A variety of efforts are underway to use gene therapy to treat cancer. Some types of gene therapy aim to boost the bodys immune cells to attack cancer cells, while others are designed to attack the cancer cells directly.
One way the body protects itself from cancer is through T-cells, a main component of the immune system. But some cancers are good at avoiding these protection mechanisms, says Gaspar.
Chimeric antigen receptor, or CAR T-cell therapy, is a new form of immunotherapy that uses specially altered T-cells to more specifically target cancer cells.
Some of the patients T-cells are collected from their blood, then genetically modified to produce special CAR proteins on the surface.
When these CAR T-cells are reinfused into the patient, the new receptors help the T-cells identify and attack cancer cells specifically and kill them.
There are more than 250 genetic mutations that can lead to a type of blindness called inherited retinal diseases, or IRD. People with a defect in the RPE65 gene start losing their vision in childhood.
As the disease progresses, patients experience gradual loss of peripheral and central vision, which can eventually lead to blindness.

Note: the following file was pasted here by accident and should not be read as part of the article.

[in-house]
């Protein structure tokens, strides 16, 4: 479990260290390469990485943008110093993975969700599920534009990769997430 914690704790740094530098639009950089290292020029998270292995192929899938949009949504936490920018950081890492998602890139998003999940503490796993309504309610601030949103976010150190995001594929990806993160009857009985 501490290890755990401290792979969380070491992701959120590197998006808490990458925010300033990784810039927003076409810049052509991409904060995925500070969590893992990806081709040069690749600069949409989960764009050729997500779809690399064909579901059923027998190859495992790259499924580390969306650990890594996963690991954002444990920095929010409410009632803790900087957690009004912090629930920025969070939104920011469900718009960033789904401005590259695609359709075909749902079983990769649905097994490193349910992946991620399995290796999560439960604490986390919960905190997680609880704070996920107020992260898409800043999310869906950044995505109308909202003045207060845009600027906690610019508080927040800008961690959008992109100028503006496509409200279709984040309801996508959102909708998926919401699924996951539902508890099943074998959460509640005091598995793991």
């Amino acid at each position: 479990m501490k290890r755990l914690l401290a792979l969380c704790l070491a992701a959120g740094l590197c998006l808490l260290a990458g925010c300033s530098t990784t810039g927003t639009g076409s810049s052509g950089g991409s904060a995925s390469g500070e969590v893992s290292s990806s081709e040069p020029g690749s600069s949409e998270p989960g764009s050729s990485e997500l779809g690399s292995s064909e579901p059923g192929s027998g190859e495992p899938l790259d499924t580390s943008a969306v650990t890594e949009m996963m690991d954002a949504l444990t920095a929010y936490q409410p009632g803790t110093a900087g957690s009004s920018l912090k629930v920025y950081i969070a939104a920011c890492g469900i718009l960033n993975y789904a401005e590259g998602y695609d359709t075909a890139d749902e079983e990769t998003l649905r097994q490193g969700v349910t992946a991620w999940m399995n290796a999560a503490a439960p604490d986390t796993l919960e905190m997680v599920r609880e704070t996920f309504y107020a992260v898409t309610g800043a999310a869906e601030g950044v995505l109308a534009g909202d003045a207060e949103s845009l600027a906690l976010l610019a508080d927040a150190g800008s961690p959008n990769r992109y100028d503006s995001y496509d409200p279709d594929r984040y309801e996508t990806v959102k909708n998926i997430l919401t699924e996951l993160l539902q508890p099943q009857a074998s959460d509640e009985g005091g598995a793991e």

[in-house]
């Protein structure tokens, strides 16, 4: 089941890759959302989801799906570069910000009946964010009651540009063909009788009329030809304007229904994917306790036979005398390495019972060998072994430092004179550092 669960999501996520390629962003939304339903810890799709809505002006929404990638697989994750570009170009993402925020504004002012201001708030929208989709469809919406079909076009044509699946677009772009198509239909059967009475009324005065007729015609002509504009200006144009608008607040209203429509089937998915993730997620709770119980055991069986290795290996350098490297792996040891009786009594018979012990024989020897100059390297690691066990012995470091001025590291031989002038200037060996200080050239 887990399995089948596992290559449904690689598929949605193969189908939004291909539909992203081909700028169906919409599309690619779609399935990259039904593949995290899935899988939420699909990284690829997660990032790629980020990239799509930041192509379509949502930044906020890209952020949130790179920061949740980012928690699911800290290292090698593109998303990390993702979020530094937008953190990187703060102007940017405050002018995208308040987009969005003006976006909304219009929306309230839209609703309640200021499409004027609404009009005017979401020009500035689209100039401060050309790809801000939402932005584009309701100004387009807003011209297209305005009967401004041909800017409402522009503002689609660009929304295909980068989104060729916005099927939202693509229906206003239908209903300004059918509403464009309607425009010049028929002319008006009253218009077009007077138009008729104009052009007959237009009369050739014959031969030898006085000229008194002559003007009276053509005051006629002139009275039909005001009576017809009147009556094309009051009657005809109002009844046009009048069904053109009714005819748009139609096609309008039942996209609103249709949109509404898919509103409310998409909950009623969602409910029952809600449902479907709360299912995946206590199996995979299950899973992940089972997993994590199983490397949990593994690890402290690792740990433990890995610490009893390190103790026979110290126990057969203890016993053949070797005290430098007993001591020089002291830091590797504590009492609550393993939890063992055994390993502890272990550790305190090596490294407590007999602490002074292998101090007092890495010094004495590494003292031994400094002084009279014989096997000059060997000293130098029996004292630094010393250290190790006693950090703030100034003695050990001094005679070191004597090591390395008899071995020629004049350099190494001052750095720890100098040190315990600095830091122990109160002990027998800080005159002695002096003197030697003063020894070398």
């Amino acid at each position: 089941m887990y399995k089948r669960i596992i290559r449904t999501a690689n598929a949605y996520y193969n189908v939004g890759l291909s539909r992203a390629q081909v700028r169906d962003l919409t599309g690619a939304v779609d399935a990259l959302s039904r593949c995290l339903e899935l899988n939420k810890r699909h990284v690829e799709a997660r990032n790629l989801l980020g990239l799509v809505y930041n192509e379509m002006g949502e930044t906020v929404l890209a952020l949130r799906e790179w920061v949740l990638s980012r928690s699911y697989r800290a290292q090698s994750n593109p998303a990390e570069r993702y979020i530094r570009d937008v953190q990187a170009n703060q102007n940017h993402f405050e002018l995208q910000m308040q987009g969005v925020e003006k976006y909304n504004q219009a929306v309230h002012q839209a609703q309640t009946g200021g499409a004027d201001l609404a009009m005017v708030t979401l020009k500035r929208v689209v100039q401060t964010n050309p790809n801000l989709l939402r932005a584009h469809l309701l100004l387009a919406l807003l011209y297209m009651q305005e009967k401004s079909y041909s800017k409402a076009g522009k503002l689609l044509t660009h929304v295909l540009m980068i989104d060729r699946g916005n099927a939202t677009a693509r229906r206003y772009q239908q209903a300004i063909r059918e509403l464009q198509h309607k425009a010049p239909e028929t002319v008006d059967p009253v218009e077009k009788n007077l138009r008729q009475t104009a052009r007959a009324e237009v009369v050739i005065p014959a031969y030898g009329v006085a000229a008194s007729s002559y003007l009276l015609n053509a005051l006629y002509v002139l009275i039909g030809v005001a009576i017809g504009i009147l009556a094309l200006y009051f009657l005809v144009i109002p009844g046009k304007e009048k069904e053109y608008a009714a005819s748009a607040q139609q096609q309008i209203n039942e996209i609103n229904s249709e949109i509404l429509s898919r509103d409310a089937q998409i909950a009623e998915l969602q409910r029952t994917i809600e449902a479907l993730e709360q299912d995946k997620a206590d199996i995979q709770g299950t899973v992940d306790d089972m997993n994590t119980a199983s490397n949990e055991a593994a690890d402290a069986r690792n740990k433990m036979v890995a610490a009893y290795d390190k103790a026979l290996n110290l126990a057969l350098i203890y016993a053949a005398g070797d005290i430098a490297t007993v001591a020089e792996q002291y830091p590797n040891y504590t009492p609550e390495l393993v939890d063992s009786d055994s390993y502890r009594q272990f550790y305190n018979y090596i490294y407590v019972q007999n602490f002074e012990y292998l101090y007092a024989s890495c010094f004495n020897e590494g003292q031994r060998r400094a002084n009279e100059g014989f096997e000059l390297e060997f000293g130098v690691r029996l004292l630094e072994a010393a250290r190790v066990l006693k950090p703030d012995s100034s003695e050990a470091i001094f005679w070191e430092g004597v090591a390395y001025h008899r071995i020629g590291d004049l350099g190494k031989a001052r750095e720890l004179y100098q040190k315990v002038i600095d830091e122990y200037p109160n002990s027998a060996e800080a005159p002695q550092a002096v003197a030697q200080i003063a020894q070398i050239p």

Gene therapy for some IRD patients became available in 2017, delivering a normal copy of the RPE65 gene directly to the retinal cells at the back of the eye using a naturally-occurring virus as a delivery vehicle.
For children with the genetic disorder spinal muscular atrophy, or SMA, a rare muscular dystrophy, motor nerve cells in the spinal cord are damaged, causing patients to lose muscle strength and the ability to walk, eat or even breathe, says Gaspar.
SMA is caused by a mutation in a gene called SMN which is critical to the function of the nerves that control muscle movement. Without this gene, those nerve cells cant properly function and eventually die, leading to debilitating and often fatal muscle weakness.
Researchers recently developed the first US-approved gene therapy to treat children less than two years of age with SMA.
The therapy is designed to target the cause of SMA by replacing the missing or nonworking gene with a new, working copy of a human SMN gene, helping motor neuron cells work properly.
Researchers believe targeted gene therapy and gene editing may have widespread application for a range of infectious diseases that arent amenable to standard clinical management, including HIV.